The militants wanted to take Suqaylabiyah, said 36-year-old Elias, a local fighter for the SSNP, because it is an important junction between the city of Hama and the government’s strongholds along the Mediterranean coast. During the first wave of attacks, the SSNP and other pro-government militias were the town’s only line of defense, because the Syrian army was occupied with battles in other parts of the country.
“The Syrian army was not around at the time, so it was up to us,” he said, in between intermittent rounds of gunfire from a nearby 23mm anti-aircraft gun.
Their presence, he said, had endeared locals to the party.
“Before the war they used to be scared of the party because it was kind of secret, and they didn’t want problems with the government,” he continued. “As the war progressed and they saw that we acted respectfully in comparison to other pro-government groups, they started to be more interested in who we are and what we represent.”
The SSNP has also flourished in Salamiyeh, a town in Hama’s countryside that is home to Syria’s Ismaili population, a branch of Shiite Islam. The party has opened up several more offices there since 2011, as the town has served as a focal point for the militants due to the fact that it is the government’s main supply route to Aleppo. Today, Nusra Front fighters are positioned to the west of the town, while Islamic State fighters are positioned to the east.
Every evening at 5:30, the main roads leading out of the town are blocked by the army preventing anyone from entering or leaving, a security measure taken after a series of fatal attacks on the roads by militants. Several checkpoints have been installed at the town entrances — some manned by the army, others by groups like the SSNP.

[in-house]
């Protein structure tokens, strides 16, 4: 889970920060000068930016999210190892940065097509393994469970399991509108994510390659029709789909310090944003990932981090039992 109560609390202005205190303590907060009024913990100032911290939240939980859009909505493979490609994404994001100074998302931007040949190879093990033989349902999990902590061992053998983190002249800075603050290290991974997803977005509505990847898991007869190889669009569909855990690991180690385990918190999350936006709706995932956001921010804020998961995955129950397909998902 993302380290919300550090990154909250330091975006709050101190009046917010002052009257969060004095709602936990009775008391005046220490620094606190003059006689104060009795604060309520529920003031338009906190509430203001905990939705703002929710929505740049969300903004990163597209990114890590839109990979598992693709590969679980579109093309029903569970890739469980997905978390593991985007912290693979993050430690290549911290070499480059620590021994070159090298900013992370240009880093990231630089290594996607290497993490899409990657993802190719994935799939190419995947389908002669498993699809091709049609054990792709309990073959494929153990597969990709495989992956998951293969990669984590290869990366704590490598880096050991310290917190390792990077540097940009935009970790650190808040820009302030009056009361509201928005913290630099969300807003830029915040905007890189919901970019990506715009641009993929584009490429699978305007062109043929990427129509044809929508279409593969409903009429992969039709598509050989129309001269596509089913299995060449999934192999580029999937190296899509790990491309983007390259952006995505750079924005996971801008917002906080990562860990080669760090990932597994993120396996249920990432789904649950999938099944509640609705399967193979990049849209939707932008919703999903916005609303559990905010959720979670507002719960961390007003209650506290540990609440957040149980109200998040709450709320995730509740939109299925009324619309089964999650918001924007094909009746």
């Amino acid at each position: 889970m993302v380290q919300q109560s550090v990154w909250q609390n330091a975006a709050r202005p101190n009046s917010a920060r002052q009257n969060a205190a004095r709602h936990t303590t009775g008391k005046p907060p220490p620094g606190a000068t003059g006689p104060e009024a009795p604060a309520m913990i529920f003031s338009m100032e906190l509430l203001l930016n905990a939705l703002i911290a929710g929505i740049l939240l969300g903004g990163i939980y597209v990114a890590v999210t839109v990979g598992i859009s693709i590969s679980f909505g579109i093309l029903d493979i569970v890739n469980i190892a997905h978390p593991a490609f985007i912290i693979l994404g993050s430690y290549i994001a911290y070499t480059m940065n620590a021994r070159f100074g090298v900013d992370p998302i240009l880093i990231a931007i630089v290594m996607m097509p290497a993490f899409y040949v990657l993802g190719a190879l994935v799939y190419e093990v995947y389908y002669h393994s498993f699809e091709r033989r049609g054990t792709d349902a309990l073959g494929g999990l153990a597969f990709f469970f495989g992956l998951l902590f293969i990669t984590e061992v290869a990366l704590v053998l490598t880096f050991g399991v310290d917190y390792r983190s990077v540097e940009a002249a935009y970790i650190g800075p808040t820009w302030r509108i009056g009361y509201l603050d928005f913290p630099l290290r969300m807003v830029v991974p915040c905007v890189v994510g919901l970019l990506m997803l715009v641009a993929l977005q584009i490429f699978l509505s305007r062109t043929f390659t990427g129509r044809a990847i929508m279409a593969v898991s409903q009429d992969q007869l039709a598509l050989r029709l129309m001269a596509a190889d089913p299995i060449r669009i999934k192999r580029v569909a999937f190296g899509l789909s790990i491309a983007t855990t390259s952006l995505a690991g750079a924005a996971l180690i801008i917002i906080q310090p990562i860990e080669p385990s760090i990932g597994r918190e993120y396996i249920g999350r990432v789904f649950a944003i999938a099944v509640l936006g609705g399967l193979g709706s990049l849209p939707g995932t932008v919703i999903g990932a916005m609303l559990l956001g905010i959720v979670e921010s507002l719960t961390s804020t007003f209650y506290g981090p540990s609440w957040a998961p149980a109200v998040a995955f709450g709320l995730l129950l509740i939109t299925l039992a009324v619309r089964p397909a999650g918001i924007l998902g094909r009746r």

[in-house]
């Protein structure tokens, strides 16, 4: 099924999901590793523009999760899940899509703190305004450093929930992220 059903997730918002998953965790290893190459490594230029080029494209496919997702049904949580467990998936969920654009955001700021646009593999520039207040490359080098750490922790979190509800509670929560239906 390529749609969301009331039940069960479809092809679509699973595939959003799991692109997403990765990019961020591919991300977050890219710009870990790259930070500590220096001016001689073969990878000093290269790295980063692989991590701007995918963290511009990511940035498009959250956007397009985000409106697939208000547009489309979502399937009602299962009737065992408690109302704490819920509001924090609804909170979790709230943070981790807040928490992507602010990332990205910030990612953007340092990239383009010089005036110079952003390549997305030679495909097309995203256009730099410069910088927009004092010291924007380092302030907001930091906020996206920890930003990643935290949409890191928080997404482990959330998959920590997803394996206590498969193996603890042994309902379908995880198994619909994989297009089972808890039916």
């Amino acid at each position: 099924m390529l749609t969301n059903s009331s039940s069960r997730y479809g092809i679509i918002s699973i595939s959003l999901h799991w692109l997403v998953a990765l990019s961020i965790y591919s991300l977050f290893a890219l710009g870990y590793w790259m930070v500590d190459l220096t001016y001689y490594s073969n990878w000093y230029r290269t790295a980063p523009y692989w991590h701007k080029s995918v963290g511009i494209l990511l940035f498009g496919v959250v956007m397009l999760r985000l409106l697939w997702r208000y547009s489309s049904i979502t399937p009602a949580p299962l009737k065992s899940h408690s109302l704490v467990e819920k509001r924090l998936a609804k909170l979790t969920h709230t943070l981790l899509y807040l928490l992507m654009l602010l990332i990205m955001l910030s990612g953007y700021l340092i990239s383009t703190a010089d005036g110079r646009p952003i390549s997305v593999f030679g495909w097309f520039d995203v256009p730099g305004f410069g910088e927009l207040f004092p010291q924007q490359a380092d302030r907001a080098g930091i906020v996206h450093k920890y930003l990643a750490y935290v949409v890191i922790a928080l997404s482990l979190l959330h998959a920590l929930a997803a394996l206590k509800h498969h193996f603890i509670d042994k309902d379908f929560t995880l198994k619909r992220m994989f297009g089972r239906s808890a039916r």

For the past two months, the town has been without water or electricity, cut off at the mains by the militants in the neighboring areas. Today, they are lucky if they get two hours of consecutive power a day. Water is tanked in from other cities, but it is not enough to supply the 220,000 residents.
As one of the more popular local forces, the SSNP is now one of the main parties involved in negotiating the return of water to the town from the militants. “We’re trying to tell them that if they return the water, we can convince the army to halt their military operations against them,” said one of the SSNP men involved in the negotiations. The Nusra Front and elements of the Free Syrian Army control the water supply. “The government is including us in the negotiations, because it needs all the local and civil efforts to help alleviate the situation.”
The rise of the SSNP among Syrians in government-controlled areas is the result of a combination of factors, including the rising sectarian tones of the war, the demise of the Baath Party, the failure of Arab nationalism, and the increasing distrust toward other pro-government militias.
The SSNP serves as a useful ally for the government, but it is unclear if it will still be seen as useful later. As the Baath Party’s staunch Arab nationalist rhetoric seems more and more outdated, the party has the potential to pose a legitimate threat to its power base in the coming years.